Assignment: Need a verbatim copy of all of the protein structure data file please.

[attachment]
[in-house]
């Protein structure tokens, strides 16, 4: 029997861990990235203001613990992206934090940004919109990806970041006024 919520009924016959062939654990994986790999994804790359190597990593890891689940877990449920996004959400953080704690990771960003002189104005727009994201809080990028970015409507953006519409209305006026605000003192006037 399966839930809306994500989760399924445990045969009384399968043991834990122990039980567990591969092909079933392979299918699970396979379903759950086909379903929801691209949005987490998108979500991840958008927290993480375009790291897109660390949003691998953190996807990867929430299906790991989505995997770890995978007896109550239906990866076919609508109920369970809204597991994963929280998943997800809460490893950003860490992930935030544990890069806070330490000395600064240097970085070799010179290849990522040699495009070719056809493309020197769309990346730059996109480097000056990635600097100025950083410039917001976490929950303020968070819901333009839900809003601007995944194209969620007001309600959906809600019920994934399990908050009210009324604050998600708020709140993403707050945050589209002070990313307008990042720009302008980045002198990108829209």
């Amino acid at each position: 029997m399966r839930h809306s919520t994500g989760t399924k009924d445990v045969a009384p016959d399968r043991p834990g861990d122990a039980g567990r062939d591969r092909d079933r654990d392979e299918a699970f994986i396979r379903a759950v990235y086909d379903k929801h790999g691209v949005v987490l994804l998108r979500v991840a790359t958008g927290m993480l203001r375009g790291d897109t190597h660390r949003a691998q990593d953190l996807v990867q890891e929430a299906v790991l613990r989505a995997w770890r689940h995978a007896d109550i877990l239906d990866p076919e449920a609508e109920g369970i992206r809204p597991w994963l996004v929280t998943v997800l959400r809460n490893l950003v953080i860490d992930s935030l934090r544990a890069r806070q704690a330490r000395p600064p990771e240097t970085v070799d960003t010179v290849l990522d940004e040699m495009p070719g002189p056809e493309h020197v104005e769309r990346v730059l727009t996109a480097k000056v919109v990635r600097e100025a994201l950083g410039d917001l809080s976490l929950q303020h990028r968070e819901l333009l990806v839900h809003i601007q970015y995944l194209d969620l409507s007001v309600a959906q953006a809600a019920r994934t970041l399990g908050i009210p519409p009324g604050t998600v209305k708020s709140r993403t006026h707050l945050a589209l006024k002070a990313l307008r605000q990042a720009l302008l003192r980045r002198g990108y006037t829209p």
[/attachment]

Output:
[in-house]
């Protein structure tokens, strides 16, 4: 029997861990990235203001613990992206934090940004919109990806970041006024 919520009924016959062939654990994986790999994804790359190597990593890891689940877990449920996004959400953080704690990771960003002189104005727009994201809080990028970015409507953006519409209305006026605000003192006037 399966839930809306994500989760399924445990045969009384399968043991834990122990039980567990591969092909079933392979299918699970396979379903759950086909379903929801691209949005987490998108979500991840958008927290993480375009790291897109660390949003691998953190996807990867929430299906790991989505995997770890995978007896109550239906990866076919609508109920369970809204597991994963929280998943997800809460490893950003860490992930935030544990890069806070330490000395600064240097970085070799010179290849990522040699495009070719056809493309020197769309990346730059996109480097000056990635600097100025950083410039917001976490929950303020968070819901333009839900809003601007995944194209969620007001309600959906809600019920994934399990908050009210009324604050998600708020709140993403707050945050589209002070990313307008990042720009302008980045002198990108829209």
């Amino acid at each position: 029997m399966r839930h809306s919520t994500g989760t399924k009924d445990v045969a009384p016959d399968r043991p834990g861990d122990a039980g567990r062939d591969r092909d079933r654990d392979e299918a699970f994986i396979r379903a759950v990235y086909d379903k929801h790999g691209v949005v987490l994804l998108r979500v991840a790359t958008g927290m993480l203001r375009g790291d897109t190597h660390r949003a691998q990593d953190l996807v990867q890891e929430a299906v790991l613990r989505a995997w770890r689940h995978a007896d109550i877990l239906d990866p076919e449920a609508e109920g369970i992206r809204p597991w994963l996004v929280t998943v997800l959400r809460n490893l950003v953080i860490d992930s935030l934090r544990a890069r806070q704690a330490r000395p600064p990771e240097t970085v070799d960003t010179v290849l990522d940004e040699m495009p070719g002189p056809e493309h020197v104005e769309r990346v730059l727009t996109a480097k000056v919109v990635r600097e100025a994201l950083g410039d917001l809080s976490l929950q303020h990028r968070e819901l333009l990806v839900h809003i601007q970015y995944l194209d969620l409507s007001v309600a959906q953006a809600a019920r994934t970041l399990g908050i009210p519409p009324g604050t998600v209305k708020s709140r993403t006026h707050l945050a589209l006024k002070a990313l307008r605000q990042a720009l302008l003192r980045r002198g990108y006037t829209p």